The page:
1st PHIUS Passive House in Michigan Proves Industry Shift
TecHome; August 25, 2016
A passive house is an example of an industry shift toward healthier homes that garner appeal without breaking the bank.
Detroit-based Phoenix Haus is a certified passive house builder and manufacturer with a focus on improved thermal performance, energy conservation and indoor air quality (IAQ). In fact, the company is so innovative that it built the first ever certified Passive House Institute U.S. (PHIUS) residence in Michigan.
The team hopes the home—called the Cech House—will serve as an example to other builders about the benefits of energy efficient building and how it increases homebuyer demand.
“We’ve found that a lot of folks simply aren’t aware that this type of building methodology exists. Their first question is always, ‘Why haven’t we always done it like this?’” says Kate McDonald, project manager at Phoenix Haus.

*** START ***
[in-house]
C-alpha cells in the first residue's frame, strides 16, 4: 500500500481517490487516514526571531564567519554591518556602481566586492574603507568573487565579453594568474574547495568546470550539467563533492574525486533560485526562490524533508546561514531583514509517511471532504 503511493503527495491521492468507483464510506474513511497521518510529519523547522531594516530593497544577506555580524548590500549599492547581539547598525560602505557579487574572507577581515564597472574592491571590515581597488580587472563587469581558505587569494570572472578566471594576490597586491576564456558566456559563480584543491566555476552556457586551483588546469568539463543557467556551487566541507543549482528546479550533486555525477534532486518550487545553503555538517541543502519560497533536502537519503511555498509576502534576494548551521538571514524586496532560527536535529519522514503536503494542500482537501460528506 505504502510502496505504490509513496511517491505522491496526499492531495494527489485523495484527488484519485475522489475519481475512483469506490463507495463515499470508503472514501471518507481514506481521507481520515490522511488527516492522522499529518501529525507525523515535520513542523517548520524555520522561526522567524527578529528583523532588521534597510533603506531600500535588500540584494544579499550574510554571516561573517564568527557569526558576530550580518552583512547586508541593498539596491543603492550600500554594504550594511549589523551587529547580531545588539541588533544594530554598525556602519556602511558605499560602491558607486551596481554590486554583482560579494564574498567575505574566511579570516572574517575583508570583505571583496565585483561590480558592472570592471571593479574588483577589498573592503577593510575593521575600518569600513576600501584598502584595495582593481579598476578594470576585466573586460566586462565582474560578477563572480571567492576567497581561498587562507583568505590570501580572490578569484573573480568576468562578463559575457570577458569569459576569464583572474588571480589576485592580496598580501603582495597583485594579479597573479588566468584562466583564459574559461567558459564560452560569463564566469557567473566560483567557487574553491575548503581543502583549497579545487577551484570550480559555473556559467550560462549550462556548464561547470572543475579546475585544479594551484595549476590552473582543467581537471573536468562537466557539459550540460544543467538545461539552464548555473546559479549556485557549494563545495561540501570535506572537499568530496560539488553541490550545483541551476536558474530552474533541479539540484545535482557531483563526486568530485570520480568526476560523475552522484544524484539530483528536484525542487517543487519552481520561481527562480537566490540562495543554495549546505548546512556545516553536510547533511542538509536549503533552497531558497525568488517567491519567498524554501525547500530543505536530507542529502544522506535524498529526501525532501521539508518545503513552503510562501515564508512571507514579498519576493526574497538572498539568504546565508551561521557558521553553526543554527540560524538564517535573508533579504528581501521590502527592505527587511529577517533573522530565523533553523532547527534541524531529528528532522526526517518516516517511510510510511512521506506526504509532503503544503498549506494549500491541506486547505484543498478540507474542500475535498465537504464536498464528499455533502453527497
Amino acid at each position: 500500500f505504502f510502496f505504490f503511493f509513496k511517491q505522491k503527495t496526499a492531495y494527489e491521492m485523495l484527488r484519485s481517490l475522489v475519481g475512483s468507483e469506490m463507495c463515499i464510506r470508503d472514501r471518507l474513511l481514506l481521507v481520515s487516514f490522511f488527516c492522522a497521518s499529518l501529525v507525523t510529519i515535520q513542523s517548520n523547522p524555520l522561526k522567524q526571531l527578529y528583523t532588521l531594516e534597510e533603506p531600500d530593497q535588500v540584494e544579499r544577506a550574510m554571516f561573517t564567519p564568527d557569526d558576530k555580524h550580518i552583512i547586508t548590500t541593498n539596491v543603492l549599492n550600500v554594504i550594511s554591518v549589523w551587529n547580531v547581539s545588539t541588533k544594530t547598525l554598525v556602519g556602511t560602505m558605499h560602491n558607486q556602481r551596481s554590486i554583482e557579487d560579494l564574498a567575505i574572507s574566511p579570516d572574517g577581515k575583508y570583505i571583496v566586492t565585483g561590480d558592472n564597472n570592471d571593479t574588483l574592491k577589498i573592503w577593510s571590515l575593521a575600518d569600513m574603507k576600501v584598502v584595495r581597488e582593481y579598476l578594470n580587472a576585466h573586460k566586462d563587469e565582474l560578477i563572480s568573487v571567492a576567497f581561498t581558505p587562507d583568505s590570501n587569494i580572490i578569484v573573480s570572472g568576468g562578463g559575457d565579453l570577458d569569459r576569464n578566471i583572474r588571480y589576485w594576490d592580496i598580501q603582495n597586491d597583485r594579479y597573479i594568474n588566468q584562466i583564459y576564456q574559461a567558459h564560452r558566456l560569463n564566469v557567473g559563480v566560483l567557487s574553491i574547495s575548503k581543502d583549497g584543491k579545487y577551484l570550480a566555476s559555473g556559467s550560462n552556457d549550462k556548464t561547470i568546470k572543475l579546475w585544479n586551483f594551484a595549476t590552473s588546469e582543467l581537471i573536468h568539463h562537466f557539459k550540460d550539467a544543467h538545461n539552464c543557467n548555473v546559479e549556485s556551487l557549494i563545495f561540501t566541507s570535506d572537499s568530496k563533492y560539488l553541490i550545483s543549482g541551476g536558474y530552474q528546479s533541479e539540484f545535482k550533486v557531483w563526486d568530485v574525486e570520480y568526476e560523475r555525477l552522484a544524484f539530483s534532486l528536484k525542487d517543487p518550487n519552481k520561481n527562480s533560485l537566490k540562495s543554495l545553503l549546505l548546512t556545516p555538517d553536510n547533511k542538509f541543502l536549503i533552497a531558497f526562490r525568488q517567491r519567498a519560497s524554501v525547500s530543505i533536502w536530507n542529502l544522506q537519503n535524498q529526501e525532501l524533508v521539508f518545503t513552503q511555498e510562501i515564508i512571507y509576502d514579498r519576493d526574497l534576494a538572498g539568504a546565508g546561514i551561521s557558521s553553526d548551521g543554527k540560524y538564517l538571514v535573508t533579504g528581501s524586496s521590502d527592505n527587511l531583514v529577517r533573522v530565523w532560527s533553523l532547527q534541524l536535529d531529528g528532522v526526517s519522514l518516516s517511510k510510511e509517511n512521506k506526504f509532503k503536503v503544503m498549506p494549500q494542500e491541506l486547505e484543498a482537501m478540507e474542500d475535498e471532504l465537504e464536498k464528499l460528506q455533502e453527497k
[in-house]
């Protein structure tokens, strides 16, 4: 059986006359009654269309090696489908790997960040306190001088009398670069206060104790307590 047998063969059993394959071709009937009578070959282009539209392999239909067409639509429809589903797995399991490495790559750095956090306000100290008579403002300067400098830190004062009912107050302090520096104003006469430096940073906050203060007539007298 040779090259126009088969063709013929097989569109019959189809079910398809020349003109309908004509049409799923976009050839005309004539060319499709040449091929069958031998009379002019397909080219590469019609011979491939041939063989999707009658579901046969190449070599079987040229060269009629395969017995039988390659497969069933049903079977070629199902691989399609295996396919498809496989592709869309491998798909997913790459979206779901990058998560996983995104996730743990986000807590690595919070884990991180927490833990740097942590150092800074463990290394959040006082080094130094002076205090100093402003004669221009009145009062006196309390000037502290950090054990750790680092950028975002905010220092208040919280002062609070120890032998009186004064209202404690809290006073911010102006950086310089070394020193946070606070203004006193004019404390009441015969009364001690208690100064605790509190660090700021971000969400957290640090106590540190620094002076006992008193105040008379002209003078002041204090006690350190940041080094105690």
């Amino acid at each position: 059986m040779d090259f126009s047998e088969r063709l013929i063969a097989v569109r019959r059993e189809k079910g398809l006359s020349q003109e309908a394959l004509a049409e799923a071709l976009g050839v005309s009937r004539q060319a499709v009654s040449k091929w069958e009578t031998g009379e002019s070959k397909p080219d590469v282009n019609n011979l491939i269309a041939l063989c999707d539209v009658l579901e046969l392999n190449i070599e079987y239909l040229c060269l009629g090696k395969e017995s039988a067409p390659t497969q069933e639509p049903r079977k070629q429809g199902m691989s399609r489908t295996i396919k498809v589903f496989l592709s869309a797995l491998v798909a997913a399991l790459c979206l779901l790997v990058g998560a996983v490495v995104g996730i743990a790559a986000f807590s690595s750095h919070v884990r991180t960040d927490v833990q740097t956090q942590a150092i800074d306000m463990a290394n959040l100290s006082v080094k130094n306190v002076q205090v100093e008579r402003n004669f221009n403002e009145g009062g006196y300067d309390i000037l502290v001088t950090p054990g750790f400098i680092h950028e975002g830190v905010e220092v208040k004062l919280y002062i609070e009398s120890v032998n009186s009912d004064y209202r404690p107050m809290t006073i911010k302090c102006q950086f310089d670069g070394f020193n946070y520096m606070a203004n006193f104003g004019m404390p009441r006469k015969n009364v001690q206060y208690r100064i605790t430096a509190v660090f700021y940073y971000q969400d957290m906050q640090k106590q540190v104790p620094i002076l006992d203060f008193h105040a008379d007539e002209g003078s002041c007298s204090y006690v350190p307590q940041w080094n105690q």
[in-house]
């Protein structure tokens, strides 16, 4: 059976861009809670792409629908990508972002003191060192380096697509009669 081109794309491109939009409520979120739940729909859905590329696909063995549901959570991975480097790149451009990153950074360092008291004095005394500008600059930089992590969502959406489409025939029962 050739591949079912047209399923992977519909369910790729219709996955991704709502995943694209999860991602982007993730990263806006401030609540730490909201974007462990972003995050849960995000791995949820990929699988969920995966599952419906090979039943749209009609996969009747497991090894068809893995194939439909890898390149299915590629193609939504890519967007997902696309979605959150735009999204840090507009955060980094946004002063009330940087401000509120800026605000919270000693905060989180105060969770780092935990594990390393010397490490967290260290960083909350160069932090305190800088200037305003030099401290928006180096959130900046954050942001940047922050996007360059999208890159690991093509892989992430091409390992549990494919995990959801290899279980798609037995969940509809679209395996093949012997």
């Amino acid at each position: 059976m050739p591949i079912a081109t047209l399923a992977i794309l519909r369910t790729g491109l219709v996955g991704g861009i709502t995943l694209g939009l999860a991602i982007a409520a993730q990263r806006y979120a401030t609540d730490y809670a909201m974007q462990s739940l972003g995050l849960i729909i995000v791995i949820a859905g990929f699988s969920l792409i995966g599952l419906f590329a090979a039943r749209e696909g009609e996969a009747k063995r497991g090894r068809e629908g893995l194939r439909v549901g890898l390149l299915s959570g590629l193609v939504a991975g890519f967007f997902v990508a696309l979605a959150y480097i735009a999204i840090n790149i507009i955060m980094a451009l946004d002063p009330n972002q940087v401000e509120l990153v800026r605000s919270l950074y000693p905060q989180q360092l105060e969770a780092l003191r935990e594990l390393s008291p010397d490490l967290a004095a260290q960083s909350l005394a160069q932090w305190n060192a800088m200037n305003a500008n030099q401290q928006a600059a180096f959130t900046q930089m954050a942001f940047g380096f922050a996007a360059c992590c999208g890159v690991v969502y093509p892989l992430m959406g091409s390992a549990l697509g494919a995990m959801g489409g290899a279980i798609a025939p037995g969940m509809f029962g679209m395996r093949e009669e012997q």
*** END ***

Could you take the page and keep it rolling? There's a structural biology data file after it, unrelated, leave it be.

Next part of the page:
TOUR 1st Passive House Certified Home in Michigan (Scroll through to learn how you can see the home in person.)
A passive house encourages efficiency with superior airtightness and insulation standards.
What is a Passive House?
Passive house principles require that the home’s design combine superior insulation, airtightness, a balanced heat and moisture recovery system and solar gain orientation.
“This growing standard of building translates into a home that maintains a comfortable indoor temperature of 68-degrees, 365 days a year, with minimal energy use,” says McDonald.
The home was able to achieve net zero, passive house certification with superior wall and floor insulation.